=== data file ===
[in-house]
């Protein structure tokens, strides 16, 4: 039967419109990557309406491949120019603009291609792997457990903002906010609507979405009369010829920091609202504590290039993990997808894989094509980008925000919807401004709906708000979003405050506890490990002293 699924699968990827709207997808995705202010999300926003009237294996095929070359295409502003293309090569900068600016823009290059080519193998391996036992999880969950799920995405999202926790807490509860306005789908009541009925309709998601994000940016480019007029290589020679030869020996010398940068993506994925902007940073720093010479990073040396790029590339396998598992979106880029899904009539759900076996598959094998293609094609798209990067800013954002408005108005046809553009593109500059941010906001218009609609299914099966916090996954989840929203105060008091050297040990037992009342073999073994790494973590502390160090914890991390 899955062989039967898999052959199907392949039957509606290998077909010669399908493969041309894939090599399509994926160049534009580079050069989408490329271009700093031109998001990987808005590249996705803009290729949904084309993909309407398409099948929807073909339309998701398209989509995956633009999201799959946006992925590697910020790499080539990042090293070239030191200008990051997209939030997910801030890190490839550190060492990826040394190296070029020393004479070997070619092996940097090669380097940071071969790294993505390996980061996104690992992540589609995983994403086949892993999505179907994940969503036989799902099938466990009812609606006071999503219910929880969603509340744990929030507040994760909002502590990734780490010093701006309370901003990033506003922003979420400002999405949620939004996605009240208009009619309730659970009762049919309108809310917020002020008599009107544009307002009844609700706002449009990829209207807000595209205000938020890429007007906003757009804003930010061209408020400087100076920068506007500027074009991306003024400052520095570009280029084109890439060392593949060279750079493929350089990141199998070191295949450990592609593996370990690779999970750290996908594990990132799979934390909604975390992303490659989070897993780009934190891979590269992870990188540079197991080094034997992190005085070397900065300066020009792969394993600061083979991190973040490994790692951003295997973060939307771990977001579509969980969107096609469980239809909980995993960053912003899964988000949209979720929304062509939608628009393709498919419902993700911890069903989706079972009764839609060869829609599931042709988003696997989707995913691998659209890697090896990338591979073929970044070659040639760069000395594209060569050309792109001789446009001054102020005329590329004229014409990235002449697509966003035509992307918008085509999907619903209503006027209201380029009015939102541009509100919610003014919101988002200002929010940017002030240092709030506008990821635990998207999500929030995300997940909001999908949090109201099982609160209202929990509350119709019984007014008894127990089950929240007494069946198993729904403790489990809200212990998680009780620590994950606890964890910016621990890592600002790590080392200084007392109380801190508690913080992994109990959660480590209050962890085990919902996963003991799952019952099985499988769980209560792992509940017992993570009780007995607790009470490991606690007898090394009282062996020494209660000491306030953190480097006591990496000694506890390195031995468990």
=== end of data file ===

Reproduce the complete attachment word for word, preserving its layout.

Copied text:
[in-house]
């Protein structure tokens, strides 16, 4: 039967419109990557309406491949120019603009291609792997457990903002906010609507979405009369010829920091609202504590290039993990997808894989094509980008925000919807401004709906708000979003405050506890490990002293 699924699968990827709207997808995705202010999300926003009237294996095929070359295409502003293309090569900068600016823009290059080519193998391996036992999880969950799920995405999202926790807490509860306005789908009541009925309709998601994000940016480019007029290589020679030869020996010398940068993506994925902007940073720093010479990073040396790029590339396998598992979106880029899904009539759900076996598959094998293609094609798209990067800013954002408005108005046809553009593109500059941010906001218009609609299914099966916090996954989840929203105060008091050297040990037992009342073999073994790494973590502390160090914890991390 899955062989039967898999052959199907392949039957509606290998077909010669399908493969041309894939090599399509994926160049534009580079050069989408490329271009700093031109998001990987808005590249996705803009290729949904084309993909309407398409099948929807073909339309998701398209989509995956633009999201799959946006992925590697910020790499080539990042090293070239030191200008990051997209939030997910801030890190490839550190060492990826040394190296070029020393004479070997070619092996940097090669380097940071071969790294993505390996980061996104690992992540589609995983994403086949892993999505179907994940969503036989799902099938466990009812609606006071999503219910929880969603509340744990929030507040994760909002502590990734780490010093701006309370901003990033506003922003979420400002999405949620939004996605009240208009009619309730659970009762049919309108809310917020002020008599009107544009307002009844609700706002449009990829209207807000595209205000938020890429007007906003757009804003930010061209408020400087100076920068506007500027074009991306003024400052520095570009280029084109890439060392593949060279750079493929350089990141199998070191295949450990592609593996370990690779999970750290996908594990990132799979934390909604975390992303490659989070897993780009934190891979590269992870990188540079197991080094034997992190005085070397900065300066020009792969394993600061083979991190973040490994790692951003295997973060939307771990977001579509969980969107096609469980239809909980995993960053912003899964988000949209979720929304062509939608628009393709498919419902993700911890069903989706079972009764839609060869829609599931042709988003696997989707995913691998659209890697090896990338591979073929970044070659040639760069000395594209060569050309792109001789446009001054102020005329590329004229014409990235002449697509966003035509992307918008085509999907619903209503006027209201380029009015939102541009509100919610003014919101988002200002929010940017002030240092709030506008990821635990998207999500929030995300997940909001999908949090109201099982609160209202929990509350119709019984007014008894127990089950929240007494069946198993729904403790489990809200212990998680009780620590994950606890964890910016621990890592600002790590080392200084007392109380801190508690913080992994109990959660480590209050962890085990919902996963003991799952019952099985499988769980209560792992509940017992993570009780007995607790009470490991606690007898090394009282062996020494209660000491306030953190480097006591990496000694506890390195031995468990």